Nov 292011
Authors: Andrew Carrera

Health coverage in Larimer County has become more rare over the past two years, with a growing number of residents lacking insurance.

The Colorado Health Access Survey –– a study sponsored by The Colorado Trust and administered by the Colorado Health Institute –– released its findings Nov. 16, highlighting that 46,987, or one in three, local residents go without health insurance.

Approximately 20 percent of university students nationwide do not have coverage either.

More than 1.5 million Coloradans –– or one in six within the state –– have either no health care coverage at all, or their health insurance does not adequately cover the costs of medically necessary services relative to family income.

The figure has increased by 20 percent over the past two years.

“The weak economy, lingering unemployment and the increasing cost of health insurance combined make health insurance inaccessible to many Coloradans,” said Ned Calonge, president and CEO of The Colorado Trust, a statewide grant-making foundation that looks to advance access to health.

Within Larimer County, 85 percent of individuals without health insurance said they couldn’t afford it. Approximately 30 percent said they were in such dire financial straits because of job loss.

Part of the problem, said Jane Viste, a public information officer for the Larimer County Health Department, is that some may not be aware of resources in the community that exist to help the uninsured.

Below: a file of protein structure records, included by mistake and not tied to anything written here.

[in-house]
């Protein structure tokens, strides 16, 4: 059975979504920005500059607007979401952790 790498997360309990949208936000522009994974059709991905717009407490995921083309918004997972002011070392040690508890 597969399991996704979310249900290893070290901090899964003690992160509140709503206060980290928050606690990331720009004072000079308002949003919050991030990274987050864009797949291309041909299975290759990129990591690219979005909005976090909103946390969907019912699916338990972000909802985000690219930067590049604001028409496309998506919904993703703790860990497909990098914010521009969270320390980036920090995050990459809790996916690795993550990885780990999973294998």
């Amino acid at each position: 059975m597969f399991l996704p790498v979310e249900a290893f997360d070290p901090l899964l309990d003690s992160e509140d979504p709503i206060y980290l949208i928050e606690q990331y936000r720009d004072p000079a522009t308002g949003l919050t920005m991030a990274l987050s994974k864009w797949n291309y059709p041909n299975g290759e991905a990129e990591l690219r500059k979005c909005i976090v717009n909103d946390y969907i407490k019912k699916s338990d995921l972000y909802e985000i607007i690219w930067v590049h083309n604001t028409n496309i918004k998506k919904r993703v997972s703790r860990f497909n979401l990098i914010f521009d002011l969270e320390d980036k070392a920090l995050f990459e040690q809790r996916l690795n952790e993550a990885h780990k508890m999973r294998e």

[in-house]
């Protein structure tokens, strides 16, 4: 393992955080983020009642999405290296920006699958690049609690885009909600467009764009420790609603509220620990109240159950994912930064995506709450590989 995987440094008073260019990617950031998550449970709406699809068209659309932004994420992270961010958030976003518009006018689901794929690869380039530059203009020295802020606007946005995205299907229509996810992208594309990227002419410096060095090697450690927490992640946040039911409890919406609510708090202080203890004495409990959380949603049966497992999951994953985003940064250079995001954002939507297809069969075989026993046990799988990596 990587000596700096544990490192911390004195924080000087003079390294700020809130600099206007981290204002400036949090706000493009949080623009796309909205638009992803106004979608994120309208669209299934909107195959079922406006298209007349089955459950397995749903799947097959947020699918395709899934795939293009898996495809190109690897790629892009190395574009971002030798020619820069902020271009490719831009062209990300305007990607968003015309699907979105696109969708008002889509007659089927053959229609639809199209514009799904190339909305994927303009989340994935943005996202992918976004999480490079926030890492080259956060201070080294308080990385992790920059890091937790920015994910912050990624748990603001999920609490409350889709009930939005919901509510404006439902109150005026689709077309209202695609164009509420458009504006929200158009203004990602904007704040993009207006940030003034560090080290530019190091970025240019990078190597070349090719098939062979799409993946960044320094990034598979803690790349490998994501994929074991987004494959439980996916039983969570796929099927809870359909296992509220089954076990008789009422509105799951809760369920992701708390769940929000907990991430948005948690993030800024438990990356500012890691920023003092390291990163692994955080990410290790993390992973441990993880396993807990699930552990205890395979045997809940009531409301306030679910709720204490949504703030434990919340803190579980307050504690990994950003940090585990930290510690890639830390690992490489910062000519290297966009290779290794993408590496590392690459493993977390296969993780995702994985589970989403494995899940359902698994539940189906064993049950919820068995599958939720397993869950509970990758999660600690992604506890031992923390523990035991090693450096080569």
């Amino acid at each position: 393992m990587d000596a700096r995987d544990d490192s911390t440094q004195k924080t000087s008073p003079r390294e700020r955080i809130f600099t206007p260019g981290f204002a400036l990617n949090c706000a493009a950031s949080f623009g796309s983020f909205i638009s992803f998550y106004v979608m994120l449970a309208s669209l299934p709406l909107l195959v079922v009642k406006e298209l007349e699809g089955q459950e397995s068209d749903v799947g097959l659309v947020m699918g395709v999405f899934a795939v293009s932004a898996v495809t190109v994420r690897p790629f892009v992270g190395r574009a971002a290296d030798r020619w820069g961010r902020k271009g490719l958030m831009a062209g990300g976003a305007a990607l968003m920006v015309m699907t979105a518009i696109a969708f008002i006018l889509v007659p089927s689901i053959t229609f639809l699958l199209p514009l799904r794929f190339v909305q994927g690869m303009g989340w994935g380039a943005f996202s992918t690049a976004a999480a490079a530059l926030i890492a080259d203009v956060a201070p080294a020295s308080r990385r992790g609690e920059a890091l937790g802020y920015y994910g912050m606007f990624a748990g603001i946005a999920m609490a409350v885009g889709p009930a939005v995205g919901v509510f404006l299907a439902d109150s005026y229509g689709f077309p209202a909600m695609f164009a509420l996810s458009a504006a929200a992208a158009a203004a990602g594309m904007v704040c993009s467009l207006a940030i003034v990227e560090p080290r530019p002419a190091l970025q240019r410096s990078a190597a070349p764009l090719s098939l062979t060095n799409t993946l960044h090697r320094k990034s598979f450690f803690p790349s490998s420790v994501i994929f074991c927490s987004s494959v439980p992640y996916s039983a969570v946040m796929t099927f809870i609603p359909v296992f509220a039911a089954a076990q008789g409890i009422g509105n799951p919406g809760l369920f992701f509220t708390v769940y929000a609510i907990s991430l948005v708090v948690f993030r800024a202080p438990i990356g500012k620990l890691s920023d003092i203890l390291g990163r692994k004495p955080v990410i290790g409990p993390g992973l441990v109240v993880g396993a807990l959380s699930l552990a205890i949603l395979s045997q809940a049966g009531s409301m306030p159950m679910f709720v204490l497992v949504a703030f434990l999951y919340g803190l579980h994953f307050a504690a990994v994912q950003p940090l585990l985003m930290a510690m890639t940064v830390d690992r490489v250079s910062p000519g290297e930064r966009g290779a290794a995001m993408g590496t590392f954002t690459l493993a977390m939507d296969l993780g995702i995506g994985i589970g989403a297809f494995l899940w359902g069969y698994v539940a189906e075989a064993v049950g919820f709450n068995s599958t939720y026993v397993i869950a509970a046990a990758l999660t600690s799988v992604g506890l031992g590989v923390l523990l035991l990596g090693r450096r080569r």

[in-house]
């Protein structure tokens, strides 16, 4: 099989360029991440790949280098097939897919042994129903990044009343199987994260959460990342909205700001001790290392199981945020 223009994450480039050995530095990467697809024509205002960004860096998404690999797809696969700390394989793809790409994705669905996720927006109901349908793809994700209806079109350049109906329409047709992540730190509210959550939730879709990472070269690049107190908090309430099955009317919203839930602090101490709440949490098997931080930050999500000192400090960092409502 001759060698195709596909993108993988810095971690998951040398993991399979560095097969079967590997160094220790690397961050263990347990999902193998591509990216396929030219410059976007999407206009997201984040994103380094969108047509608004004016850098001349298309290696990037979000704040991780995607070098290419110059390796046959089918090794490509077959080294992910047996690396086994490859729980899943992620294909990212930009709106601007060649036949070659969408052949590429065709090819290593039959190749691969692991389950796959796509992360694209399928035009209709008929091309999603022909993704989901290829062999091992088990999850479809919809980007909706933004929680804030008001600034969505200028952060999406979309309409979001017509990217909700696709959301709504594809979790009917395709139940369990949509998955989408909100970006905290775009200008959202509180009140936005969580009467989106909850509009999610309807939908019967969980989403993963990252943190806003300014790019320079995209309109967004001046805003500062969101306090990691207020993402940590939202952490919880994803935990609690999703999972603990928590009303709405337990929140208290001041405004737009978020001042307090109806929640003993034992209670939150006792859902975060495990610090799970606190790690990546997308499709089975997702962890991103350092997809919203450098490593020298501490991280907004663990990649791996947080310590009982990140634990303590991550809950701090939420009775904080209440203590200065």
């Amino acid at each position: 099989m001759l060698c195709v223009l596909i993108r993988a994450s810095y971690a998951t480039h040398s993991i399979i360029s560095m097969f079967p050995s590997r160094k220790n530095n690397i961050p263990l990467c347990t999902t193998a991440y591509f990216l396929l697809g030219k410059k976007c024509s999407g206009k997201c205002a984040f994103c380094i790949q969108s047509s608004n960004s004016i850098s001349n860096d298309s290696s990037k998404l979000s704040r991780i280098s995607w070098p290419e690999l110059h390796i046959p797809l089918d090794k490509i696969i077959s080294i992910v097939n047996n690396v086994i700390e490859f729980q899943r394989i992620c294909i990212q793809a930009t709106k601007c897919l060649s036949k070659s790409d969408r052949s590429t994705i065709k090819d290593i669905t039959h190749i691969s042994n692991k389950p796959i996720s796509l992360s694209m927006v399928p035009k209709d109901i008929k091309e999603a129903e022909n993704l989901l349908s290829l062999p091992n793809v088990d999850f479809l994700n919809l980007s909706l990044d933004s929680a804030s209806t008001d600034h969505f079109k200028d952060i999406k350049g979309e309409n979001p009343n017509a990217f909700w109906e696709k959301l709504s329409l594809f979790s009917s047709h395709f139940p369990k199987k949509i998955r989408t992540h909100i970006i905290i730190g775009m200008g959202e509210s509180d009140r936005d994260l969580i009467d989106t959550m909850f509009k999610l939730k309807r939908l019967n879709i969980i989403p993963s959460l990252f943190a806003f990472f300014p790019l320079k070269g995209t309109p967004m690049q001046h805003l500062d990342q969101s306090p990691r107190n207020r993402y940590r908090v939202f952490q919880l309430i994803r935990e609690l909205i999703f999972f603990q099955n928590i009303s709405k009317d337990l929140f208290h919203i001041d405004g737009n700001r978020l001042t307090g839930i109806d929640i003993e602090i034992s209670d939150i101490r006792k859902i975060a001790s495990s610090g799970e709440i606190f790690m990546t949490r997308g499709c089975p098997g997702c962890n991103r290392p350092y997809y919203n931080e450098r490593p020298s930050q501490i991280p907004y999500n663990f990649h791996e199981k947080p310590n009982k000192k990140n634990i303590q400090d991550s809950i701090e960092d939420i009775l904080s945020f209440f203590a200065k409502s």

With “people who are suddenly laid off,” she said, the issue is that they don’t know how to enroll in programs designed for people in their situation because they’ve never had to.

The consequences of such a scenario could be devastating to the individual and the community in which he or she resides.

“Without health insurance, people tend not to get illnesses treated or looked at,” Viste said. “They may forgo very important preventive care, or they may forgo getting treated for an illness that could be taken care of.… When you look at issues with very young children or babies, they may not be getting their immunizations.”

But when health concerns are too great to ignore, people may end up using a hospital emergency room to address their needs.

“Emergency rooms often have to write that off,” Viste said, describing the cost burden the health care system faces when treating the uninsured. “They can’t get paid for it. That often puts a lot of stress on emergency rooms.”

CSU Health Services did not respond to requests for comment.

Senior Reporter Andrew Carrera can be reached at

Percent of people under 19 years of age, at or below the poverty line, without health insurance.

1. Texas 11.4
2. Arizona 11.2
3. Florida 11.0
4. New Mexico 10.4
5. Nevada 10.4
6. South Carolina 8.3
7. Mississippi 8.1
8. Oregon 7.5
9. Georgia 7.5
10. North Carolina 7.2
11. California 7.0
12. Montana 6.5
13. Colorado 6.5

United States 6.5

*2010 Census Bureau

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